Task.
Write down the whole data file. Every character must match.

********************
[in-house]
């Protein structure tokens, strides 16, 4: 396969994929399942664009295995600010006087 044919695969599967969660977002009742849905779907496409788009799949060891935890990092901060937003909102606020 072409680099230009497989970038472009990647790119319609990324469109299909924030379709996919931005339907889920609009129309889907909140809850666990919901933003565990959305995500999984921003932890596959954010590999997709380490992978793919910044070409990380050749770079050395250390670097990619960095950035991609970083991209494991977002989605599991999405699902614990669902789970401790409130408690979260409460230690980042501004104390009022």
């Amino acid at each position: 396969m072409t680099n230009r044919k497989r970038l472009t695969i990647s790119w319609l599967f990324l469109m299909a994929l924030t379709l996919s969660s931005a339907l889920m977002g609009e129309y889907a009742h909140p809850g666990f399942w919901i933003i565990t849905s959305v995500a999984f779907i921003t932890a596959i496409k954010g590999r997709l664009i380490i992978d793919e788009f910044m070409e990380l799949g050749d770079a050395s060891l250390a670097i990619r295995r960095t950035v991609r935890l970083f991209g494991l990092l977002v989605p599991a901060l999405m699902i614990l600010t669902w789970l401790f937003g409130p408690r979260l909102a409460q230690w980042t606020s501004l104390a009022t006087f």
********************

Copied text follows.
[in-house]
């Protein structure tokens, strides 16, 4: 396969994929399942664009295995600010006087 044919695969599967969660977002009742849905779907496409788009799949060891935890990092901060937003909102606020 072409680099230009497989970038472009990647790119319609990324469109299909924030379709996919931005339907889920609009129309889907909140809850666990919901933003565990959305995500999984921003932890596959954010590999997709380490992978793919910044070409990380050749770079050395250390670097990619960095950035991609970083991209494991977002989605599991999405699902614990669902789970401790409130408690979260409460230690980042501004104390009022």
């Amino acid at each position: 396969m072409t680099n230009r044919k497989r970038l472009t695969i990647s790119w319609l599967f990324l469109m299909a994929l924030t379709l996919s969660s931005a339907l889920m977002g609009e129309y889907a009742h909140p809850g666990f399942w919901i933003i565990t849905s959305v995500a999984f779907i921003t932890a596959i496409k954010g590999r997709l664009i380490i992978d793919e788009f910044m070409e990380l799949g050749d770079a050395s060891l250390a670097i990619r295995r960095t950035v991609r935890l970083f991209g494991l990092l977002v989605p599991a901060l999405m699902i614990l600010t669902w789970l401790f937003g409130p408690r979260l909102a409460q230690w980042t606020s501004l104390a009022t006087f």